Mahoney: Zach LaVine, Timberwolves. Ben may shrug off the obvious, but I’m going to side with the bouncy athlete whose sole purpose of being in the NBA at this point is to win this kind of contest. I’m expecting good things from Oladipo and Giannis Antetokounmpo here – just not quite enough to match LaVine’s bounce and the creativity it allows. So long as LaVine balances the simple (in terms of production) with some slight invention, this contest should be his.
All-Star Game Prediction
Golliver: West: 168, East 158. Last year’s game saw a record number of total points (318) and a record for the winning team (163). With Steve Kerr and Mike Budenholzer manning the sidelines, I fully expect a totally free-flowing, up-and-down, send-the-fans-home-happy type of game. I see the West’s talent advantage (Kerr’s second unit might be better, on paper, than Budenholzer’s starters) winning out in a wild one and setting a new record for points along the way. Too optimistic? Shouldn’t any team with Stephen Curry, Klay Thompson, Kevin Durant, Anthony Davis and James Harden top at least 150?
Mahoney: West: 163, East: 157. I see plenty of reason to favor the West: Kevin Durant and Russell Westbrook as superstars with something to prove; a crop of bigs (led by Anthony Davis) that seems better-suited for All-Star competition; the heat-check brigade in Curry, Thompson, James Harden, and Damian Lillard; and enough collective shooting to break this game open.
All-Star Game MVP
Golliver: Stephen Curry, Warriors. I suspect this will be a popular choice, given Curry’s MVP-type campaign, Kerr in place to give him plenty of minutes and touches, and the fact that Curry’s game (pull-up threes, outrageous dribbling displays, filthy passes) is a perfect fit for the exhibition format. I’m OK with going chalk on this one because a massive performance by Curry, who has done it before in Madison Square Garden, has the potential to be truly electrifying, which is when All-Star Weekend is at its best.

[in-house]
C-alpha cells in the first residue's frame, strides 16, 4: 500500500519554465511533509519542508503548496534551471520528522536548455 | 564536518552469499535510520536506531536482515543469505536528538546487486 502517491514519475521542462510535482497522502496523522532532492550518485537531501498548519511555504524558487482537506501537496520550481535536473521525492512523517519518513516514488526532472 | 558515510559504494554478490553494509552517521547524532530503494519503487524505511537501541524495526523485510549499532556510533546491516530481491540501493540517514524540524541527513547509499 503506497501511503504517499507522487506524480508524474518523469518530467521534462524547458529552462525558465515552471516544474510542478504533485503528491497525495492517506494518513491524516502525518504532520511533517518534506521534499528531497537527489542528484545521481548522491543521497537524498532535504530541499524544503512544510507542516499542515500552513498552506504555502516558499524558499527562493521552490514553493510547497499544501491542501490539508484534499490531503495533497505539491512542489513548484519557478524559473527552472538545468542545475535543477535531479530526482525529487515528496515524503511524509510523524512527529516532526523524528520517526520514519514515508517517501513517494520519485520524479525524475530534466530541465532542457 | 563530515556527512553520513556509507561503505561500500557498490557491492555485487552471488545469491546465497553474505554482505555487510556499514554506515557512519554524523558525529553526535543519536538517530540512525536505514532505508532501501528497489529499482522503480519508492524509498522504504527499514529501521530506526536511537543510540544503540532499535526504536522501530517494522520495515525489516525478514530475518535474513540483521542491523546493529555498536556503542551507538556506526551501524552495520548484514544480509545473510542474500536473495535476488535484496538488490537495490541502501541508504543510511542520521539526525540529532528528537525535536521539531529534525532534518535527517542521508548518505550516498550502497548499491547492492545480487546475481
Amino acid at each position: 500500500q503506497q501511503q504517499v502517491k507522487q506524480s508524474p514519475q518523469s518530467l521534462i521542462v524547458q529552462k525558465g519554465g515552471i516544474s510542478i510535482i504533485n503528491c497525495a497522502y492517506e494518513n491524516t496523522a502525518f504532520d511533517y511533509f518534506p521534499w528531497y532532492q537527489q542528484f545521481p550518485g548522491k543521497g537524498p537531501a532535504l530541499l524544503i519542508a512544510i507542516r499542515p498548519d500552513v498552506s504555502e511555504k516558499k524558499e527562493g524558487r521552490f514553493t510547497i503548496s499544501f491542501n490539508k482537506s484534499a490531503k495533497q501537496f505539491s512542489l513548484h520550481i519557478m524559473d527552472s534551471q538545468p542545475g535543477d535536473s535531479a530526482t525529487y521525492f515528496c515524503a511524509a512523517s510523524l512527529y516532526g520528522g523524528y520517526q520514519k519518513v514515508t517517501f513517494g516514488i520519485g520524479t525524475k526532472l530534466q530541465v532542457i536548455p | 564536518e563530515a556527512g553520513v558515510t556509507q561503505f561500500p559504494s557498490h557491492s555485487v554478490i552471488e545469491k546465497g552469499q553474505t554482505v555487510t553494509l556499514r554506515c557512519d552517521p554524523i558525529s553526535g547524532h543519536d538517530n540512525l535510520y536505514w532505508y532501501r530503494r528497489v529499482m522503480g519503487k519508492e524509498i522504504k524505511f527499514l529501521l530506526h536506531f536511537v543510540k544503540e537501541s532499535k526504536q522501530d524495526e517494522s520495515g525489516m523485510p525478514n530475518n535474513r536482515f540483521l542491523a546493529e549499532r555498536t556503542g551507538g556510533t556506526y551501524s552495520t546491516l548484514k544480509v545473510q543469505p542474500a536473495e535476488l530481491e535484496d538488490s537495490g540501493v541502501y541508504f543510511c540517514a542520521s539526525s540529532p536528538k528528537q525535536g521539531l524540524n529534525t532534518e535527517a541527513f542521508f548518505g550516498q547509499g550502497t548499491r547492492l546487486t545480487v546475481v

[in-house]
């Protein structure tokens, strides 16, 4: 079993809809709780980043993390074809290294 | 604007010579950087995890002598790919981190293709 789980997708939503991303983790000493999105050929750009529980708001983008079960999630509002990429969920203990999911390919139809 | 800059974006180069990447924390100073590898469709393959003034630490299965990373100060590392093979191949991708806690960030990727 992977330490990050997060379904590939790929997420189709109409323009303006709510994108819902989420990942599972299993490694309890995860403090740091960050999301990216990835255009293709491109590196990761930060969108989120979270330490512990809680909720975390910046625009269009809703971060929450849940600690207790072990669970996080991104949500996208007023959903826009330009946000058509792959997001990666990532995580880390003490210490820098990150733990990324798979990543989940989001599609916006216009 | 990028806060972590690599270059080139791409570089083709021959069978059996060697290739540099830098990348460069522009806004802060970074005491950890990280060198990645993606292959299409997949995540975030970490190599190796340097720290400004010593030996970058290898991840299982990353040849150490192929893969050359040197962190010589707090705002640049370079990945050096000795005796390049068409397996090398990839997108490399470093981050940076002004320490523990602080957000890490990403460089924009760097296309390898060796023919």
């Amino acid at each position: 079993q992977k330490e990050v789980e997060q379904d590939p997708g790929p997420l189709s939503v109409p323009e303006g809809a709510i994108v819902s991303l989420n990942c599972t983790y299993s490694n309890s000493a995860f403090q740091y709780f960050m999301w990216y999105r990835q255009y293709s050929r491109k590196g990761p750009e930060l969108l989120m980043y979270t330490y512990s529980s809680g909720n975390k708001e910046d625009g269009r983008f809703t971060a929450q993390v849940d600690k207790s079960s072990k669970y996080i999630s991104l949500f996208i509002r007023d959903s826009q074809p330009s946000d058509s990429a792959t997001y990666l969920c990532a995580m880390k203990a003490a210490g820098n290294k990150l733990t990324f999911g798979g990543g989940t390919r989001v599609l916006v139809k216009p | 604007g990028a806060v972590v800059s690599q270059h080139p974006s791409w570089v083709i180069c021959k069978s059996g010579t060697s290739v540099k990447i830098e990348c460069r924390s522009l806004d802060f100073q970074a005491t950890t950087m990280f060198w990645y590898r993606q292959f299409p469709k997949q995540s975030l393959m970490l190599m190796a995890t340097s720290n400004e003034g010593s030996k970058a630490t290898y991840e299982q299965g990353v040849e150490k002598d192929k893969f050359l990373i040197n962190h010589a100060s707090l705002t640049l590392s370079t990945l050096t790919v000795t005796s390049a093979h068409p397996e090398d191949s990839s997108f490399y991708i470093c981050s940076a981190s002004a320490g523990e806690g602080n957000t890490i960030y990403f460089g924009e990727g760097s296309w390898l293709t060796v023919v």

Mahoney: James Harden, Rockets. Any of a number of superstars could apply here, but I like Harden’s capacity to completely dominate the box score in a way that voters can’t ignore. He could be the highest scorer in the game and/or the West’s leading assist man and/or a prominent rebounder and/or a thief in the passing lanes. Hit enough on all four and the award is his. It’s easier said than done, though with so many candidates I like Harden’s chances to win by doing a bit of everything.
Random All-Star Predictions
What will Russell Westbrook will be wearing Saturday night?